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14 Jan, 2016


- Teachers bring money to school for children who don’t eat until lunch

- Some families can’t afford breakfast, teachers say

- Kellogg’s survey shows hungry children take teaching time from others

Almost a third of teachers (31%) have brought food into school for children who haven’t eaten anything in the morning, according to a new study.*

The Kellogg’s poll of 765 teachers in England and Wales showed that nearly eight out of ten (78%) see children coming into school hungry at least once a week, while 36 per cent said they see children going hungry every day.

And almost one in ten teachers (8%) said they’d even brought in money to give to children who hadn’t had anything to eat.

According to a fifth of teachers, the number of children coming to school hungry has increased compared to this time last year, while three per cent reported a decrease.

Those who said the problem was getting worse blamed the fact families were still struggling financially (74% said it was a reason behind the increase), while 38 per cent said parents were too busy to give their kids breakfast.

When asked to name the proportion of children arriving to school hungry on a regular basis**, the average amongst teachers who felt able to give an answer was one fifth.

The effects of hunger in the classroom were made plain: a third of teachers said they’d had a child in their class fall asleep, blaming it on hunger or thirst. Some 82 per cent said a hungry child is unable to concentrate, 50 per cent claimed they were more disruptive, and 34 per cent said hunger causes a child to cry in distress.

Hunger doesn’t just affect children who haven’t eaten anything. More than half of teachers said a hungry child takes teaching time away from other children (57%) and becomes disruptive to other children’s learning (52%). Almost a fifth (17%) said they make the rest of the class become disruptive too.

Jill Rutter, head of policy and research at the Family and Childcare Trust, said: “Missing breakfast has a huge impact on children’s ability to concentrate, learn and behave, which affects their results and long-term outcomes.

“We are very glad that policy changes in England mean that parents will soon be able to ask schools to set up breakfast clubs.*** Governments in all parts of the UK now recognise that breakfast is essential to children’s learning. Despite these promising developments, there are too many children who still miss out. We are concerned that more than a third of teachers are seeing children come hungry to school every day.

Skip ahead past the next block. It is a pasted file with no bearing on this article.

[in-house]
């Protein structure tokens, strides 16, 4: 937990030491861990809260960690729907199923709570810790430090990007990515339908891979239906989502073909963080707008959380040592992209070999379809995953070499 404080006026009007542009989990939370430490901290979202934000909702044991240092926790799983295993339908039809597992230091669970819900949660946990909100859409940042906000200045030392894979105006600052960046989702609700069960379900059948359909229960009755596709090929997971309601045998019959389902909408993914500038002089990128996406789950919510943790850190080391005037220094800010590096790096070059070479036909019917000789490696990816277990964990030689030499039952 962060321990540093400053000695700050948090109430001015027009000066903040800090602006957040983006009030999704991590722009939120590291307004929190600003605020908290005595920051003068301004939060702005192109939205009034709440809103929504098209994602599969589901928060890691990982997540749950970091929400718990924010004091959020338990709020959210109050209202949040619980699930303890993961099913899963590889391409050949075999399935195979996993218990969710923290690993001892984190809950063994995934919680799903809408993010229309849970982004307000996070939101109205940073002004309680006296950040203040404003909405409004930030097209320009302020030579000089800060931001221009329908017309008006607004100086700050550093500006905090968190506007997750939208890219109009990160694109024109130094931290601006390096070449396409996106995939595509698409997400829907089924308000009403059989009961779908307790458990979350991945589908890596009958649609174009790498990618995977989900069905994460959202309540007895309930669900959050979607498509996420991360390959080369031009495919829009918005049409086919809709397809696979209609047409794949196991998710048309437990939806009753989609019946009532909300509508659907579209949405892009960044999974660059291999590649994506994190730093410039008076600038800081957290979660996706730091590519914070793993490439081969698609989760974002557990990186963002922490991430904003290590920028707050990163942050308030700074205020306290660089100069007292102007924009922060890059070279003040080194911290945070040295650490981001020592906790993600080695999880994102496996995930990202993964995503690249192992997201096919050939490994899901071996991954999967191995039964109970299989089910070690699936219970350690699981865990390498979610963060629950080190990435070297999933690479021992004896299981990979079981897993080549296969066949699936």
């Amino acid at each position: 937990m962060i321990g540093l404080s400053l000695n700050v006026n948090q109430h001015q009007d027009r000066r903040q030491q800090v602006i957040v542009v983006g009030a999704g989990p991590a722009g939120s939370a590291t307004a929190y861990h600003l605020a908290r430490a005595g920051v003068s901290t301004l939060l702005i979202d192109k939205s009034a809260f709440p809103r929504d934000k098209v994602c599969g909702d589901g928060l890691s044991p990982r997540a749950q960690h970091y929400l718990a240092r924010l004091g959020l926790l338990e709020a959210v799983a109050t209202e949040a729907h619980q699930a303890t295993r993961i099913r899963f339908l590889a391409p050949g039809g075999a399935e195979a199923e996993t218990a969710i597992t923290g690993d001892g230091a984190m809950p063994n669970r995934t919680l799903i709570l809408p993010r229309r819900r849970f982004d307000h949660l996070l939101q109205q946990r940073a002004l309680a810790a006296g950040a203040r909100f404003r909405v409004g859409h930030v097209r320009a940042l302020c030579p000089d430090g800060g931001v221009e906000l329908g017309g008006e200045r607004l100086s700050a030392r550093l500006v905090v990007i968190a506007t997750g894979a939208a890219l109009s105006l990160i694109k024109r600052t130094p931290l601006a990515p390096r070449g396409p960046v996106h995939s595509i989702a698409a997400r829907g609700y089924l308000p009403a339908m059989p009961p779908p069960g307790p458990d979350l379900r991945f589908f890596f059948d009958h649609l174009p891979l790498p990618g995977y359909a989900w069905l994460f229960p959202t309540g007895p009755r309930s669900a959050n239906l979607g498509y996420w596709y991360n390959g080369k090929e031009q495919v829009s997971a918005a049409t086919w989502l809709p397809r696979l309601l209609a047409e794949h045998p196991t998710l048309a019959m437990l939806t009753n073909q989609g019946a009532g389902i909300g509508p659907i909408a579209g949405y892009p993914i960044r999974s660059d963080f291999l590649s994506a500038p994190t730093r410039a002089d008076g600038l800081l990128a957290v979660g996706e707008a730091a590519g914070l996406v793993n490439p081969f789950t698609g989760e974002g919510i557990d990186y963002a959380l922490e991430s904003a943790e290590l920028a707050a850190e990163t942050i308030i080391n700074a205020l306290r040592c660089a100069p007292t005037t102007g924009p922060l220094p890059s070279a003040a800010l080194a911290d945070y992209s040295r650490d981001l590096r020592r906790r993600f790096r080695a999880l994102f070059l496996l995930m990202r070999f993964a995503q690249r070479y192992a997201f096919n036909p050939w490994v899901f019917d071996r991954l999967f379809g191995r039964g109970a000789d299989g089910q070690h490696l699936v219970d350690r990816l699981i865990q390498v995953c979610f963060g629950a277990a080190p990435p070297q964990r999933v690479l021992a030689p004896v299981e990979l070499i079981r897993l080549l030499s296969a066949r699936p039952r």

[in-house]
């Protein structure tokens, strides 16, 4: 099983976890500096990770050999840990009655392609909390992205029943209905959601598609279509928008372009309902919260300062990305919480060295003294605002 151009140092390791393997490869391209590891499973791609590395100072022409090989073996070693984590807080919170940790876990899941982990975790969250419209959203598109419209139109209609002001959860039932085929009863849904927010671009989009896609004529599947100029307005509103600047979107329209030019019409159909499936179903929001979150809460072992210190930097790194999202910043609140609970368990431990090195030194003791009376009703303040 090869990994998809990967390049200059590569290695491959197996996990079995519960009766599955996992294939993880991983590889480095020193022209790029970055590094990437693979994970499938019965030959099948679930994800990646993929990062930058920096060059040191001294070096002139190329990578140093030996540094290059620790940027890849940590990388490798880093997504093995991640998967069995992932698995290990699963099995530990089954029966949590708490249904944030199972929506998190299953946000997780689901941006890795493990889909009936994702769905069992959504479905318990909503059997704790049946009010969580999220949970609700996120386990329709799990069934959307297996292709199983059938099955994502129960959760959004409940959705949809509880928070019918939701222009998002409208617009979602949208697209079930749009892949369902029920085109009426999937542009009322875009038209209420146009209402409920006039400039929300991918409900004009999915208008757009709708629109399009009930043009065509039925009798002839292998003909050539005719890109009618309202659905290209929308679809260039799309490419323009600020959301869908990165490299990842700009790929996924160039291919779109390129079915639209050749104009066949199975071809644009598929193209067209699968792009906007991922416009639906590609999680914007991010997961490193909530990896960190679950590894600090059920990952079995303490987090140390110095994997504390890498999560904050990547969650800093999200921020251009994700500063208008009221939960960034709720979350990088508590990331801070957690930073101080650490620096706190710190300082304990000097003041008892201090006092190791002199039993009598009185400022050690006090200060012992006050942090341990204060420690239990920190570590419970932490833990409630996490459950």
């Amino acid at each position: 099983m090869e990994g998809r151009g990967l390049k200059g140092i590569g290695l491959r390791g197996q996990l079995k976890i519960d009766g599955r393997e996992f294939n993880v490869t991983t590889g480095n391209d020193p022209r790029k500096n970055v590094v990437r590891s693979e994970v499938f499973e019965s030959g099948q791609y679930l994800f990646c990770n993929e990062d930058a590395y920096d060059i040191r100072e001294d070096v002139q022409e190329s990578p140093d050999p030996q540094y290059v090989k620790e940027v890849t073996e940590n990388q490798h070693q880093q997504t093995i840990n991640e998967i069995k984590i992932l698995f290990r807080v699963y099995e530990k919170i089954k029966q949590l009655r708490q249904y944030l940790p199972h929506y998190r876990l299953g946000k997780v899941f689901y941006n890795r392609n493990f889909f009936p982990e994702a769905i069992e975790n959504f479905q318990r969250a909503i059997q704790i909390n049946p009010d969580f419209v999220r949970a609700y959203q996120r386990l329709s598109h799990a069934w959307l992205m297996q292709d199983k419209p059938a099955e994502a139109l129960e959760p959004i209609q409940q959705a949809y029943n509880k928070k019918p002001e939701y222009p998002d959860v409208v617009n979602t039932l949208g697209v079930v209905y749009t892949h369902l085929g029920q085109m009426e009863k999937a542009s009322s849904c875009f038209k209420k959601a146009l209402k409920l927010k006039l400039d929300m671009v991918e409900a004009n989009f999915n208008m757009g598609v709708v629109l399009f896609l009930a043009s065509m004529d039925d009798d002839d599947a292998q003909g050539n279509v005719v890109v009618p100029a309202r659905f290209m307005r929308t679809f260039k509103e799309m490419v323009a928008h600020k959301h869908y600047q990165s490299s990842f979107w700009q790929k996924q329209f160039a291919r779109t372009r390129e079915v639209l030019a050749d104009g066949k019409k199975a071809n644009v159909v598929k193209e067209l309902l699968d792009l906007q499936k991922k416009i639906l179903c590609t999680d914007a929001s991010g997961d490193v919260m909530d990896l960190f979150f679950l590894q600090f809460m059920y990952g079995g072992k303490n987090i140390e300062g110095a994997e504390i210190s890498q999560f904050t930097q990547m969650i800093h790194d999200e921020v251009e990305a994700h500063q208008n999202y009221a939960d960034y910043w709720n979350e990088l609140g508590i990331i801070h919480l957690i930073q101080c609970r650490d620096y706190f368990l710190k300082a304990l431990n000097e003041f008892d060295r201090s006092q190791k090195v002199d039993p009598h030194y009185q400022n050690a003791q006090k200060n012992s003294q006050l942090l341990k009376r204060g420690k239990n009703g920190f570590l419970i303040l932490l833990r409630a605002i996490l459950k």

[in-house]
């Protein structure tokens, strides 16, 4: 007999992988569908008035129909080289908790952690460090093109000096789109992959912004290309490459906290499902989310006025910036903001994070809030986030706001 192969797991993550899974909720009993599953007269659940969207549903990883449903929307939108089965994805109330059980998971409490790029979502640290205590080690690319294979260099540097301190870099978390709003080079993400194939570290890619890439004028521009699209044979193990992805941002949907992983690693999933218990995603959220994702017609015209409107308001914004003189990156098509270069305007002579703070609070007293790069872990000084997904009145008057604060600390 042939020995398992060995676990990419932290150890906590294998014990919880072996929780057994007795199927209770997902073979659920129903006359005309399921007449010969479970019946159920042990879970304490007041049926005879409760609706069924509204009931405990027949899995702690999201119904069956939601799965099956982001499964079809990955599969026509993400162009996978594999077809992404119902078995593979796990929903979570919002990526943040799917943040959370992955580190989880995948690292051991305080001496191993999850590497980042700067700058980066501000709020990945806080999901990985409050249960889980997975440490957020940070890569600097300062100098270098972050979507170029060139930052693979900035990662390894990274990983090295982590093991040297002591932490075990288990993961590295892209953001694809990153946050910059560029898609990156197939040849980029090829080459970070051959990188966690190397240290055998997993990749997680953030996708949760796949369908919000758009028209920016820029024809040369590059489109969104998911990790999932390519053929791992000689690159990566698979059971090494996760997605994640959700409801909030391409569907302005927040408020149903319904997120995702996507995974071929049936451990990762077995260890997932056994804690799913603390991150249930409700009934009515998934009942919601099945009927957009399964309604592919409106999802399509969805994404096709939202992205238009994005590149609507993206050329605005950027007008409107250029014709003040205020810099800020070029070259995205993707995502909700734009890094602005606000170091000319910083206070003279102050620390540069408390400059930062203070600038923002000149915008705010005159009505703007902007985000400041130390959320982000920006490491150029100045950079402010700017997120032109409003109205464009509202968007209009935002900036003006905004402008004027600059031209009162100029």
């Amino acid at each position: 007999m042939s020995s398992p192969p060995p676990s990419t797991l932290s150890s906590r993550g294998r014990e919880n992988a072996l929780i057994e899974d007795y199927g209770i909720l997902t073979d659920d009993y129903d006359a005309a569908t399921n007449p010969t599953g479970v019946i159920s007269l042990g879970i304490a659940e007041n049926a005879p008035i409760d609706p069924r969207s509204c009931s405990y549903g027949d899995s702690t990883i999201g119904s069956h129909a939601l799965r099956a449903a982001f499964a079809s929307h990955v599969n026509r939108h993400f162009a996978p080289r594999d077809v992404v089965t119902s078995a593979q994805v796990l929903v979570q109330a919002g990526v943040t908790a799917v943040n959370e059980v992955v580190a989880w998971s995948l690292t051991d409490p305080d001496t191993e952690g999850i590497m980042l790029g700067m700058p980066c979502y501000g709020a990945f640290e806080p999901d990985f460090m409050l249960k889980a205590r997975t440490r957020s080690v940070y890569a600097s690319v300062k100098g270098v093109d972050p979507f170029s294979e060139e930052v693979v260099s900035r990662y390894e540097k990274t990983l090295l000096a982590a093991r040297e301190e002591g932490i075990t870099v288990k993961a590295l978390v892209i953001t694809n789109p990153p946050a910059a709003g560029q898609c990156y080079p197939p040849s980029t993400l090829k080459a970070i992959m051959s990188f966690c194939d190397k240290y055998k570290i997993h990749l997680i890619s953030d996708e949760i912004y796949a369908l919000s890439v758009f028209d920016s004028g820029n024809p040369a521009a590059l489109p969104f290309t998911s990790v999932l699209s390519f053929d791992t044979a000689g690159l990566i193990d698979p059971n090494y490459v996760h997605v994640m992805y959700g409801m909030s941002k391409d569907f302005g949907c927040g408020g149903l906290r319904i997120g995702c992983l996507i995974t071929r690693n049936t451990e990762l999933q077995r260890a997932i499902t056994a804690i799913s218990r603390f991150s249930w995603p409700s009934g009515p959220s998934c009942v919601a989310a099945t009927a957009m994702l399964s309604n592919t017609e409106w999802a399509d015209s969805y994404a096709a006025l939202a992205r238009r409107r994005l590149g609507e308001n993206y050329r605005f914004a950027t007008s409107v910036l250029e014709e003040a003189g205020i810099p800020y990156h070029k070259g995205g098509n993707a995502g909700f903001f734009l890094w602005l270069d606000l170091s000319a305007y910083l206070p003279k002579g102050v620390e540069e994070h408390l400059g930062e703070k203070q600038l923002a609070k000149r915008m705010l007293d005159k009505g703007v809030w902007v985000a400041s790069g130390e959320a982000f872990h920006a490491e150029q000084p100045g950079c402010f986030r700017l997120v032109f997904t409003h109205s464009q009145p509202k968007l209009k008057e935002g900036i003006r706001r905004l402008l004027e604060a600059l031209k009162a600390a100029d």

“The Family and Childcare Trust encourages schools to take up the opportunities offered by Kellogg’s and set up a breakfast club. Such a small investment can make a real difference for our children, today and in the future.”

Paul Wheeler, Kellogg’s spokesman, said: “It’s shocking to learn that many teachers feel they have to bring food and money to school for hungry children, and that over half of teachers+ claim children at their school regularly don’t eat until lunch.

“Kellogg’s has helped support more than 2,500 school breakfast clubs in the UK over the past 18 years with funding, training and donations. They’re a great way of ensuring children are fed and able to concentrate on learning before embarking on the school day.”


For more information, including full results, please contact the Kellogg’s Press Office on 0161 869 5500, or email 

Notes to editors:

*All figures, unless otherwise stated, are from YouGov Plc. Total sample size was 765 teachers. Fieldwork was undertaken between 21 December 2015 - 6 January 2016.  The survey was carried out online. The figures have been weighted and are representative of the England and Wales school population by school phase, location and teacher gender.

**regular basis = at least once per week

***The Government is currently seeking views on draft departmental advice about how schools should respond to requests regarding wraparound care, including breakfast clubs 

+ 62 per cent